Have your goals changed since jumping into fatherhood?
Yeah. I was so set on being an in house producer and just by the way the music game is now it’s hard to do that and be successful without working outside of your camp. So I’ve been expanding the people I work with.
With Wiz’ ability to build to where he is now, more producers have been working with him. Has there been anyone you’ve been able to link with and learn a bit more from industry wise?
I would definitely say Cardo, E-Dan, Drew Drucker who is our engineer and has put me on a lot of game. There are more but those are the main one. As a collaborative they have definitely taught us stuff. Even if they didn’t think or weren’t trying to teach me stuff, I got some good info and experience from them.
Pretty sure people always talk about you and Cardo working together but how has that connection helped your sound?
It came a long way. We taught each other so much. There’s one point in time where some people may have known Cardo or may have known Sledgren, now people know us as just being two dope ass producers. I think that transition is crazy that we were able to pick this up from not know what we were doing and build a friendship. I knew Cardo for about three or four years. We just talked about work on the phone and I never met him. But we still had a bond. Like when the first time I met him it was like he was my brother.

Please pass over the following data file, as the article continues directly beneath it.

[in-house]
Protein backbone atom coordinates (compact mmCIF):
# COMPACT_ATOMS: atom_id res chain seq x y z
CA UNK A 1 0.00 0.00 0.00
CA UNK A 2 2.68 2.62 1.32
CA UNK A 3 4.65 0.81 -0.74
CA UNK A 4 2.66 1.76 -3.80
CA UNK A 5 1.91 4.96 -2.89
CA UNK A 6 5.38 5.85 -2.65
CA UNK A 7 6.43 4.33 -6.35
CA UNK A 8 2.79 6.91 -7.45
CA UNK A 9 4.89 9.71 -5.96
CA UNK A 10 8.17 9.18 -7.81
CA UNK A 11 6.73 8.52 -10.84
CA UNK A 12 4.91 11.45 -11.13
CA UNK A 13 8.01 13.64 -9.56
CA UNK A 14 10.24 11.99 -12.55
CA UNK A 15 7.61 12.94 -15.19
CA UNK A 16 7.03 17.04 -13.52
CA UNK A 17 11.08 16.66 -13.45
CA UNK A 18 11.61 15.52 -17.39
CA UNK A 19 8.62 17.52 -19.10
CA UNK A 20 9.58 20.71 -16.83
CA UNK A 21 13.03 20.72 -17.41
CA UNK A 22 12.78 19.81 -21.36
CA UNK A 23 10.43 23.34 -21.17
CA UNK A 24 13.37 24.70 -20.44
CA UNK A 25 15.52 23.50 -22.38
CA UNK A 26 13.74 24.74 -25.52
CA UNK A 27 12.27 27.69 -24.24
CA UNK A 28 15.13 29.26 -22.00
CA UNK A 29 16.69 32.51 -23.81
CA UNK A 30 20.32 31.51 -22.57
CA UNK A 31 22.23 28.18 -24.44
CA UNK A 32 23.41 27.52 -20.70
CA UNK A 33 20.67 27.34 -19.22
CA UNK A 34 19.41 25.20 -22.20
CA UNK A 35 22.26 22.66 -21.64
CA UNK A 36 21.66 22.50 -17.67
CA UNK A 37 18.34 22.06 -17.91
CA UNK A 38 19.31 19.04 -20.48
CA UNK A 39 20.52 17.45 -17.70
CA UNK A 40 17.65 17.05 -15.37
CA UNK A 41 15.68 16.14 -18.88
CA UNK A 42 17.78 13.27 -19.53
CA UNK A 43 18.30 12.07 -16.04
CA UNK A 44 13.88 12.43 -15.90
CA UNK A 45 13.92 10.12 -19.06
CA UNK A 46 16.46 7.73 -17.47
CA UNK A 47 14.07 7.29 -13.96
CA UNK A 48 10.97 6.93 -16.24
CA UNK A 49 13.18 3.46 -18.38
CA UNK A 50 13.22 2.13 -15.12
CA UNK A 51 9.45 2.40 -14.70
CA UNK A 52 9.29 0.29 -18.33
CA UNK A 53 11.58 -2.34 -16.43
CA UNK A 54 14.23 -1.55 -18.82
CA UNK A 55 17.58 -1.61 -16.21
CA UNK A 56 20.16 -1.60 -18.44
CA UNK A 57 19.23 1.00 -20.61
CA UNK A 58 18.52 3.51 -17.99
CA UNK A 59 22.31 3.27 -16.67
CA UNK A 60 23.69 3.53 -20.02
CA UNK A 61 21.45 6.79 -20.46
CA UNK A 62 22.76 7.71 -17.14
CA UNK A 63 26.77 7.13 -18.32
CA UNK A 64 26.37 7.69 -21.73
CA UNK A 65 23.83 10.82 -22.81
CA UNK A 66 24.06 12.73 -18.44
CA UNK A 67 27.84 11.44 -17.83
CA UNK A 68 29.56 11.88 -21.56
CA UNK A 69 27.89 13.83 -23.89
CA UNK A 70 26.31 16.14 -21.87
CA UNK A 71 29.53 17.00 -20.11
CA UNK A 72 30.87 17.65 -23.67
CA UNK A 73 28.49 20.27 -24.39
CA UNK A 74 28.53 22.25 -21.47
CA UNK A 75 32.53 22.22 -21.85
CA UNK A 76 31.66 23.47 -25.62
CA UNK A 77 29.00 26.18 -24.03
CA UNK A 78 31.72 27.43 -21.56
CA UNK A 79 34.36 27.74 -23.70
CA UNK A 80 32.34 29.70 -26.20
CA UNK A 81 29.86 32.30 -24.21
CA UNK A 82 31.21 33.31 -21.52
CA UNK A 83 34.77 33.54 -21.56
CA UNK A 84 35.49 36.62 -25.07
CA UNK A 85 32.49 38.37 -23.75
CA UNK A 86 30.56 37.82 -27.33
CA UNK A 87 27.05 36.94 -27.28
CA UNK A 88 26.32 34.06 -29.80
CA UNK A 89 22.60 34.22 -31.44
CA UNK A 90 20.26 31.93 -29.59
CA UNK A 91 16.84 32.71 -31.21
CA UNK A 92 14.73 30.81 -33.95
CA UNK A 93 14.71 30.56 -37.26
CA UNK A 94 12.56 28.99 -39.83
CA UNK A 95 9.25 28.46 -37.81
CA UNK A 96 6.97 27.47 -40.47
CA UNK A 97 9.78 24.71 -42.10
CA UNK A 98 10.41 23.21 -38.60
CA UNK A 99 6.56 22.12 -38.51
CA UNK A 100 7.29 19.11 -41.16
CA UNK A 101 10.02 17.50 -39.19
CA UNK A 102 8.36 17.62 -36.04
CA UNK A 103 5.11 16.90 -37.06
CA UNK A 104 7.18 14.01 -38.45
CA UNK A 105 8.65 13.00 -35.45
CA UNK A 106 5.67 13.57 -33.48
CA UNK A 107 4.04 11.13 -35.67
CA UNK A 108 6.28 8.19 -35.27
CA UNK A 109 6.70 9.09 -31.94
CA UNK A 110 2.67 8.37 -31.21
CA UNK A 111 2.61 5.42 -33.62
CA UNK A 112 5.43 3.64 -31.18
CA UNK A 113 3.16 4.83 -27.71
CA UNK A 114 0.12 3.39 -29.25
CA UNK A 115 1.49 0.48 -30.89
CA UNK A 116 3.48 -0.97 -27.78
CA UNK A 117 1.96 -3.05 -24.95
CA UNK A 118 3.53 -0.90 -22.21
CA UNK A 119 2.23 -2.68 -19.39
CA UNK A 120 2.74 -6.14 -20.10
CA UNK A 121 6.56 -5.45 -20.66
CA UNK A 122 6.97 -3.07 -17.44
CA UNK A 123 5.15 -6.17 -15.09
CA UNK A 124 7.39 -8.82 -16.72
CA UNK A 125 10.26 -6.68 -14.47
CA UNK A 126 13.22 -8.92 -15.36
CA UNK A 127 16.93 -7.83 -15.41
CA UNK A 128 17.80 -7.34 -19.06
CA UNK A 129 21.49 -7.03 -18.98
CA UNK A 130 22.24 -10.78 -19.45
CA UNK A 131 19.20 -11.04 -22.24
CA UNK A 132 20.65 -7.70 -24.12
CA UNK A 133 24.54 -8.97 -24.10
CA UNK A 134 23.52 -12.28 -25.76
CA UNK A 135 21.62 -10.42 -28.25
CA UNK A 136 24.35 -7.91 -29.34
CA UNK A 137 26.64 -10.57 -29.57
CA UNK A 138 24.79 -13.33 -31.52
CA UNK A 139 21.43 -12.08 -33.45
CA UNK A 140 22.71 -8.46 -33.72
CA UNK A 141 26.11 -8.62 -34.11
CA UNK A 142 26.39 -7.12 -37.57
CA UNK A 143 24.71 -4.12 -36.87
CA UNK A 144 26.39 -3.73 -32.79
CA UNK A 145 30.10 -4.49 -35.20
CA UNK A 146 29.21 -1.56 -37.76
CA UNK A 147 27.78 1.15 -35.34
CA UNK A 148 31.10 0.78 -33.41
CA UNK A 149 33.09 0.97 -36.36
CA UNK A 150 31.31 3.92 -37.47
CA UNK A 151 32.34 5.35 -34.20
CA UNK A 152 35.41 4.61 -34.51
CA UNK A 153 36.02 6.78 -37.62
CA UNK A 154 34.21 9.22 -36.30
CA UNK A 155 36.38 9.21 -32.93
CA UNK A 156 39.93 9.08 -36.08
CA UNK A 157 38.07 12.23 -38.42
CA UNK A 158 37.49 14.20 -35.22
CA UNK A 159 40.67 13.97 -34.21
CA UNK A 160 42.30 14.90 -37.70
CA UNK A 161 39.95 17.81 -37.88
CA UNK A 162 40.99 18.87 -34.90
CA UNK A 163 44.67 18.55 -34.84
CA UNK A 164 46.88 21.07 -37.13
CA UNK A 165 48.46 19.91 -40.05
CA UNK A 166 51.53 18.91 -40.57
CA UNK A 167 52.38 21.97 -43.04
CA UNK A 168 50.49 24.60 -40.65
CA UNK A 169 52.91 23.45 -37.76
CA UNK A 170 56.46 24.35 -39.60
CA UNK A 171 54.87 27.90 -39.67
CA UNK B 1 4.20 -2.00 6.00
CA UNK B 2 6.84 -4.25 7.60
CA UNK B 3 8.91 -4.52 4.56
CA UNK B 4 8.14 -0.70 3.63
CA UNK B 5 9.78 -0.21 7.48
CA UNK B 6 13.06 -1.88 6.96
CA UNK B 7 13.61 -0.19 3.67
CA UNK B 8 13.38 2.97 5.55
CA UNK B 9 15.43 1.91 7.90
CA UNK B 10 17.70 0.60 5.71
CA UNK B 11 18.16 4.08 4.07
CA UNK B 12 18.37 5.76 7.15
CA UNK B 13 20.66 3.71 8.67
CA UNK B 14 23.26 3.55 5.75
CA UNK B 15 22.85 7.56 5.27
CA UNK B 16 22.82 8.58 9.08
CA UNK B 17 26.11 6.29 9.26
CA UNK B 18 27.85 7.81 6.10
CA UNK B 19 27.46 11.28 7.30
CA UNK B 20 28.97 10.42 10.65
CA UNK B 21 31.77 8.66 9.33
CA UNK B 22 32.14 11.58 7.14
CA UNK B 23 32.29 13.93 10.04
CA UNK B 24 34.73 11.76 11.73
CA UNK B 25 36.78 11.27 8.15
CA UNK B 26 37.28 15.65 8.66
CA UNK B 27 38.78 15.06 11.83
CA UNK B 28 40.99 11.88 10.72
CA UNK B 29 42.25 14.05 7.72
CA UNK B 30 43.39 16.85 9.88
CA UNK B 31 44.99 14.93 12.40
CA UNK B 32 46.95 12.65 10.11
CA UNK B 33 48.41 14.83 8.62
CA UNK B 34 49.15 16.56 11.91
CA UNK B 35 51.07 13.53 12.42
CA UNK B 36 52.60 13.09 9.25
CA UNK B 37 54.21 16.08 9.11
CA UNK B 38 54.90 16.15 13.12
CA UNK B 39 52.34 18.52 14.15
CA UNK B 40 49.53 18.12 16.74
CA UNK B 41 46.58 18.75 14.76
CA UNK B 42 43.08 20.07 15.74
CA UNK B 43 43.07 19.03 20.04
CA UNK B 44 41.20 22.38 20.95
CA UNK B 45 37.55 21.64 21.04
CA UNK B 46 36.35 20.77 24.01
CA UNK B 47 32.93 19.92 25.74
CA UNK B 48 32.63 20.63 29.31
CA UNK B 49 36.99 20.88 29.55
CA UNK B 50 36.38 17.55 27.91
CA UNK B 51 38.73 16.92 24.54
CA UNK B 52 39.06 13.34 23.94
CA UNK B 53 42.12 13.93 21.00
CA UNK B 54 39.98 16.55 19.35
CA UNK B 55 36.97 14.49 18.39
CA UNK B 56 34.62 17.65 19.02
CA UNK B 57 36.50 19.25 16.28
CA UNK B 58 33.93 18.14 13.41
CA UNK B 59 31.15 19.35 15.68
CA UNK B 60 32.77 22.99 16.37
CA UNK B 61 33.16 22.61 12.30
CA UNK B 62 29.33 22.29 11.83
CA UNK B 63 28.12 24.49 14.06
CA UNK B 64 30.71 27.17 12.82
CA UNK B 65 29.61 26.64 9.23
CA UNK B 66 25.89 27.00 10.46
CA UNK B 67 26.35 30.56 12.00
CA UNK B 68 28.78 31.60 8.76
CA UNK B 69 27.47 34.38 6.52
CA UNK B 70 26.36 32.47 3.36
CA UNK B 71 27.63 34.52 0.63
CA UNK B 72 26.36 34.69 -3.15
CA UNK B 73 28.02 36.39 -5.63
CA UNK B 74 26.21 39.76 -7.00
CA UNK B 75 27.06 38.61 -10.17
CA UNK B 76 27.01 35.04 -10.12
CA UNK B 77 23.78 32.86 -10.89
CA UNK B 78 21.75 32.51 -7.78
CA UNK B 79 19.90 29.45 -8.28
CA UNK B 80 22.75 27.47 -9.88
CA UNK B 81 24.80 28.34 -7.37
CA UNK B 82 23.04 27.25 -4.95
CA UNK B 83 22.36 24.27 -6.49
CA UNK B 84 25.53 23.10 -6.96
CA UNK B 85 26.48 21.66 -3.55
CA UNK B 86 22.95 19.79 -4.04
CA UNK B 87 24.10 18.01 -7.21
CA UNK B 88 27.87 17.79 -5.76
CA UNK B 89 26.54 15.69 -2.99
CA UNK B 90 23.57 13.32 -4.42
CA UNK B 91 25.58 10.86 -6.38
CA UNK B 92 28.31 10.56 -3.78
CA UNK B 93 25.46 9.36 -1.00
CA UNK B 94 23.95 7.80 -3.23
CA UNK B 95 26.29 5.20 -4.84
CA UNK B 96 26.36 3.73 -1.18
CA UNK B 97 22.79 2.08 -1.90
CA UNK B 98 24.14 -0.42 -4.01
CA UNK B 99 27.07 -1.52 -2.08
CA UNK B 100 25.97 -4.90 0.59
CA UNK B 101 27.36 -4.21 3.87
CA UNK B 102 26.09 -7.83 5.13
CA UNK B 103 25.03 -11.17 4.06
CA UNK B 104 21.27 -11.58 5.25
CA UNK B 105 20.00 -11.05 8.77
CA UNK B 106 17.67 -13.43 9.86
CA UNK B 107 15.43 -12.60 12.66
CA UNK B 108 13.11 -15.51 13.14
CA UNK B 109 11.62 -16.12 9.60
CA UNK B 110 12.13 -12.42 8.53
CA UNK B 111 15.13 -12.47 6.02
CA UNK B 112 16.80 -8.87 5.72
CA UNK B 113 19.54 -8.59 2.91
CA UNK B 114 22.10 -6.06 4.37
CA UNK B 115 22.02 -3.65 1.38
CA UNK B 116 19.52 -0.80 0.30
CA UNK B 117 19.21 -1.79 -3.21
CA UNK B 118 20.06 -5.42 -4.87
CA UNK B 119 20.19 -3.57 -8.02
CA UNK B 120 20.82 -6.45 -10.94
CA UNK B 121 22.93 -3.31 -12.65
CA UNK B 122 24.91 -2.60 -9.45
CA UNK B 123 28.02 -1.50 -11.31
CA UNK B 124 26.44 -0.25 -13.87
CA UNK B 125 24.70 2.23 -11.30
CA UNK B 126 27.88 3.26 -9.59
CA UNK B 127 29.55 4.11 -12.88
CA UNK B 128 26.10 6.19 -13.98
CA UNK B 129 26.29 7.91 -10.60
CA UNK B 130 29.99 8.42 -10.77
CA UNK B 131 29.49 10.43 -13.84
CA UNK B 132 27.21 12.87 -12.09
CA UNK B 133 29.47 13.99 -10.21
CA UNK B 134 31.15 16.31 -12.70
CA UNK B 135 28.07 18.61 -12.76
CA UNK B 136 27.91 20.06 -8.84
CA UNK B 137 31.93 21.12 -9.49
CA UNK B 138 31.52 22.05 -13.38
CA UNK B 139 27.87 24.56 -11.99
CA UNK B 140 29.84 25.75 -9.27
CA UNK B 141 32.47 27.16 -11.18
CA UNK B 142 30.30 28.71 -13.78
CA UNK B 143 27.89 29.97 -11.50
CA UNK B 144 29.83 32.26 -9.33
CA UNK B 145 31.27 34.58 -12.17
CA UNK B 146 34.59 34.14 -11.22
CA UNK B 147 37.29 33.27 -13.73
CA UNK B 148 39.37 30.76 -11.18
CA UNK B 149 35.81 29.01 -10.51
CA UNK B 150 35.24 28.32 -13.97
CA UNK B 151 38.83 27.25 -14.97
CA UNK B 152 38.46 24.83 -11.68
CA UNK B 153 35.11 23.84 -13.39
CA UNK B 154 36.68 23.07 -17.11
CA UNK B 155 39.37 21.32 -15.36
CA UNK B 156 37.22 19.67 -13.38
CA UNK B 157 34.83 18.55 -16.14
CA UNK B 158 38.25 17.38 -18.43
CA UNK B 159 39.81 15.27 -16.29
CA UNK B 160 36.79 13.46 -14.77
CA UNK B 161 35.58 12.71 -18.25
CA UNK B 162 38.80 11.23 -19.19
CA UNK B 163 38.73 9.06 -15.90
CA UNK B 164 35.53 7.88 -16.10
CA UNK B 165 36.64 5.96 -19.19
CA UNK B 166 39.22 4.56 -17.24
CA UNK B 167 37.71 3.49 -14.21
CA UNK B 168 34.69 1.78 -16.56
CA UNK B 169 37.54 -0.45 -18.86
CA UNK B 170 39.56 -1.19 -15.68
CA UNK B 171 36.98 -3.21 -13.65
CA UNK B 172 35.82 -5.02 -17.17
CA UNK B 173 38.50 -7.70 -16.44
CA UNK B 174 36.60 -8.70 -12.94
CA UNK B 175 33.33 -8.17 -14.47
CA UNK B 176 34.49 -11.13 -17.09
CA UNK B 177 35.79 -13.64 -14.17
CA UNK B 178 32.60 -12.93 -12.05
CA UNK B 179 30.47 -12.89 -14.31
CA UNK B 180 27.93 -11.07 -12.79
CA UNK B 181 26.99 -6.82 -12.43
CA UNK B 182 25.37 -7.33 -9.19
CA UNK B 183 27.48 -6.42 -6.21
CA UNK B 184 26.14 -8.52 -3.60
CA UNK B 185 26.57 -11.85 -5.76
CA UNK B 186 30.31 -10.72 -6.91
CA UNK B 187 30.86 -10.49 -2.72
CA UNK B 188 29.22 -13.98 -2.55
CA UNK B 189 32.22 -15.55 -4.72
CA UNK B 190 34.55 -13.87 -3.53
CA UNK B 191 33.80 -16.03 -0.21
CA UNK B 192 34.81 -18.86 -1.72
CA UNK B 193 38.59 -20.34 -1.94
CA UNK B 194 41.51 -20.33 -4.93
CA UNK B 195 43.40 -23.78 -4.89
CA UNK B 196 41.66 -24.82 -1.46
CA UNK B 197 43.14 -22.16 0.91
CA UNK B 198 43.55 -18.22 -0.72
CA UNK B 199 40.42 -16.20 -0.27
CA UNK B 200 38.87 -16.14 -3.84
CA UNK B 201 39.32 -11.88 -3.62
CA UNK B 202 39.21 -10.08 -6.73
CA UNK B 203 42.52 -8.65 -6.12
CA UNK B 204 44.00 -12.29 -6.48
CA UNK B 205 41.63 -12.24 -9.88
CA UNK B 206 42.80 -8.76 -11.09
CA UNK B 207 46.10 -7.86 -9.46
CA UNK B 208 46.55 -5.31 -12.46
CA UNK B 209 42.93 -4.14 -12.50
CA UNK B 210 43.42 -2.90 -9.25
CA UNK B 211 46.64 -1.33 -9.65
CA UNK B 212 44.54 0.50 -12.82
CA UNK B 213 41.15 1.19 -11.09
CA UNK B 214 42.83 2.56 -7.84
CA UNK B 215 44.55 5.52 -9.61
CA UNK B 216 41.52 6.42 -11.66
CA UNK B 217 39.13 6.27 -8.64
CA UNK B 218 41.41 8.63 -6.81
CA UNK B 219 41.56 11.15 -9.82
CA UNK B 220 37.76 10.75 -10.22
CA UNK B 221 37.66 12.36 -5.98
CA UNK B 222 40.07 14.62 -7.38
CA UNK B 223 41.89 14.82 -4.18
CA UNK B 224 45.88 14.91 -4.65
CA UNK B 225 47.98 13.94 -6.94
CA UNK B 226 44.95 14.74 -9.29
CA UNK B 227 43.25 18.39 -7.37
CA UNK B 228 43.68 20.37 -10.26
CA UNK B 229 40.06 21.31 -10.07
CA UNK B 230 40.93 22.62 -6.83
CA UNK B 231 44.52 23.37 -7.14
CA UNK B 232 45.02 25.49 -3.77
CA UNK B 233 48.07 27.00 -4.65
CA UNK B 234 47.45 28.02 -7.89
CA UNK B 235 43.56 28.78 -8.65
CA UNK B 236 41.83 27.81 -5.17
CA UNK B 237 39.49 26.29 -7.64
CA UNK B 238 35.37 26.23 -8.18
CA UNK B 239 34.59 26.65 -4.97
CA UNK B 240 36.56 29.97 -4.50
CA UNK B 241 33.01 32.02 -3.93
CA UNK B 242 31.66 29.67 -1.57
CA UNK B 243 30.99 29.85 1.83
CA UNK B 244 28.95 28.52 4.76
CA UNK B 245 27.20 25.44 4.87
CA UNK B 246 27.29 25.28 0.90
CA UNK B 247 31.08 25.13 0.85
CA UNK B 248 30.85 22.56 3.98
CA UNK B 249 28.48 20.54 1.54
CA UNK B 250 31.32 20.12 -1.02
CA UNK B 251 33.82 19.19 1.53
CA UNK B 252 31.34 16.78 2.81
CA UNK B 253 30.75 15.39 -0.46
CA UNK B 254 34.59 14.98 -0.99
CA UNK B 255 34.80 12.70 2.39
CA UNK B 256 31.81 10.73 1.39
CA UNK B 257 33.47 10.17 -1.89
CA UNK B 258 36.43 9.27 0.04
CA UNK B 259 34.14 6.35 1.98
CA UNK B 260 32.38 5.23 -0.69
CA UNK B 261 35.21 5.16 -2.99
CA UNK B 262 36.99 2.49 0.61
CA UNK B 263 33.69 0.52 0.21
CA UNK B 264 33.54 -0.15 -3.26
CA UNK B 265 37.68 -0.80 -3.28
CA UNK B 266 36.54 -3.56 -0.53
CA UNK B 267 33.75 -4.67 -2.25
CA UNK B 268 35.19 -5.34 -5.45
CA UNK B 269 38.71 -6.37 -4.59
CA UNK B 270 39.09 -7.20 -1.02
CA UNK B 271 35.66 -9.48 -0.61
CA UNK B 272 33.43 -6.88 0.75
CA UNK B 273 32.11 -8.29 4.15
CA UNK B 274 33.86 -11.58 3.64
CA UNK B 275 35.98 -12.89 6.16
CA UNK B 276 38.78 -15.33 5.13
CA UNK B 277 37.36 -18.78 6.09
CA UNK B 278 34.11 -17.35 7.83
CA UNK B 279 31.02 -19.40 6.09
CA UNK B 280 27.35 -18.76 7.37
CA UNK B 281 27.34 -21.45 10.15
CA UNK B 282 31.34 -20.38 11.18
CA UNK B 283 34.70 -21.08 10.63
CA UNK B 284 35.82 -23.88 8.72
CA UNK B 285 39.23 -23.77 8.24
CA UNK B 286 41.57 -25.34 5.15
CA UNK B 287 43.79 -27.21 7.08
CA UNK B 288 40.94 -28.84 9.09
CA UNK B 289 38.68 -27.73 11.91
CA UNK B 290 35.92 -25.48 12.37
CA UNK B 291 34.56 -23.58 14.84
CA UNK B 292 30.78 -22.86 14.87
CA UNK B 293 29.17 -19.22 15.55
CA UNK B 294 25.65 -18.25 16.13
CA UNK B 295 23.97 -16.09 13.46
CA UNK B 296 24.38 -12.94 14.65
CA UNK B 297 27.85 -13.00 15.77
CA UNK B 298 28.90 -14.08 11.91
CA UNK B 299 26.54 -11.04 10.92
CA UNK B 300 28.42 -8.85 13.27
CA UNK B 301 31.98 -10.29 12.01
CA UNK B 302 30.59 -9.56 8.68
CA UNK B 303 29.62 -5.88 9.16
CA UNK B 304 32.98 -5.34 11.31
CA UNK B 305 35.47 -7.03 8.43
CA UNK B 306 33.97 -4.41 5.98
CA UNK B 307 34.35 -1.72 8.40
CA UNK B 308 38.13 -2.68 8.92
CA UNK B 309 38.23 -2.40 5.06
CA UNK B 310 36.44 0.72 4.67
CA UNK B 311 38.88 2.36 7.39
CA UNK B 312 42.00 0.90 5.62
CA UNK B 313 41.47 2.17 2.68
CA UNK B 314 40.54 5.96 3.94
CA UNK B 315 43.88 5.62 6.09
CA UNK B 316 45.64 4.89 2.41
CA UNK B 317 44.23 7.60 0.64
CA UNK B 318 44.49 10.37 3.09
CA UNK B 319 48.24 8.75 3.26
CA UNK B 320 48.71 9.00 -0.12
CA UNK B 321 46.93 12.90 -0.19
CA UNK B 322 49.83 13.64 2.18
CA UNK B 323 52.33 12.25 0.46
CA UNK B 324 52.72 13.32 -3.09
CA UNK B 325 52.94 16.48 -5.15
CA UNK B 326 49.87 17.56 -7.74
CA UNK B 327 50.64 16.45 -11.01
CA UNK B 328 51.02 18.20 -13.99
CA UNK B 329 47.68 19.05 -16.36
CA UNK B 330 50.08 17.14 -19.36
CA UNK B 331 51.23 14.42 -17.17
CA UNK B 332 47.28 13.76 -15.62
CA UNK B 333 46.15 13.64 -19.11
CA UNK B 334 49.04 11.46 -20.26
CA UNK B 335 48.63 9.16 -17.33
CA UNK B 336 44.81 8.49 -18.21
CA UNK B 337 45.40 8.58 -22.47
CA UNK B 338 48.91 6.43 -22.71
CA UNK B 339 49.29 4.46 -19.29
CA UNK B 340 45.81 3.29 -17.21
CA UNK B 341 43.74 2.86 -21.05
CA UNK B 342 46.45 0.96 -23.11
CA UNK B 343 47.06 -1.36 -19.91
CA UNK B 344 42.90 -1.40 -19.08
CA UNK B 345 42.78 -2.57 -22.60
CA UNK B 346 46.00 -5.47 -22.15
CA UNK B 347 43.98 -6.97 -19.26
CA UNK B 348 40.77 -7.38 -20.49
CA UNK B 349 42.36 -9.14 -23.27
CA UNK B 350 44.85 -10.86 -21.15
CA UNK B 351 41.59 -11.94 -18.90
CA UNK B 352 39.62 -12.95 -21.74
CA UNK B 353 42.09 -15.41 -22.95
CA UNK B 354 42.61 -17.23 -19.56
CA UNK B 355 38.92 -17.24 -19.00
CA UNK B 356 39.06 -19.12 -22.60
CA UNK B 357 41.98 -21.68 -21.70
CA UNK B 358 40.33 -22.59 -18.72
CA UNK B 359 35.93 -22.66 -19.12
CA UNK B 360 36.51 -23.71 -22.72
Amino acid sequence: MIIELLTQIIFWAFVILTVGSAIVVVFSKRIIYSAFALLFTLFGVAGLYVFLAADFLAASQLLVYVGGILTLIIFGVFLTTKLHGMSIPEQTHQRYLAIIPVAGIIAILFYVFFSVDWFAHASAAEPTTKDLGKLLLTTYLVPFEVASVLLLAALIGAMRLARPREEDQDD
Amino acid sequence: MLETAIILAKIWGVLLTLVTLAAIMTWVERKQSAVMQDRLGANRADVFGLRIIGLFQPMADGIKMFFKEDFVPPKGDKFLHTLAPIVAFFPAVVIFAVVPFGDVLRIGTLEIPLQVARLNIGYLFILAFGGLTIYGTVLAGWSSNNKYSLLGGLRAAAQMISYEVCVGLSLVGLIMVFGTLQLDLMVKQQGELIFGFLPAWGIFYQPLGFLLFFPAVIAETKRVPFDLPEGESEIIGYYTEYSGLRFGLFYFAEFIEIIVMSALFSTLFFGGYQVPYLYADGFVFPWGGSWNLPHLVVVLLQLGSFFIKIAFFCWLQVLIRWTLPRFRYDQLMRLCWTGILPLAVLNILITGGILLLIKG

What do you think about Cardo rapping?
I fucks with it. I think he can have his own lane in the rap game. The songs that I’ve heard that he hasn’t put out, I know people would love them. He’s definitely running with the rap stuff. I’m never rapping. No tracks from me.
Being that you’re comfortable with the Taylor Gang crew, what are some differences you experience when working with other artists?
Like, we’ve all been best friends to the point where we’re family. Not having that bond with other artist is hard. Like with Chevy or Wiz it’s like I’m going to be with my brother. When I’m going to meet this stranger, we have to figure out what we have in common musically and in other areas. Sometimes it’s a session and it’s quiet as hell and I’m just making a beat. It’s kind of dry so I try to establish relationships with someone before I work with them.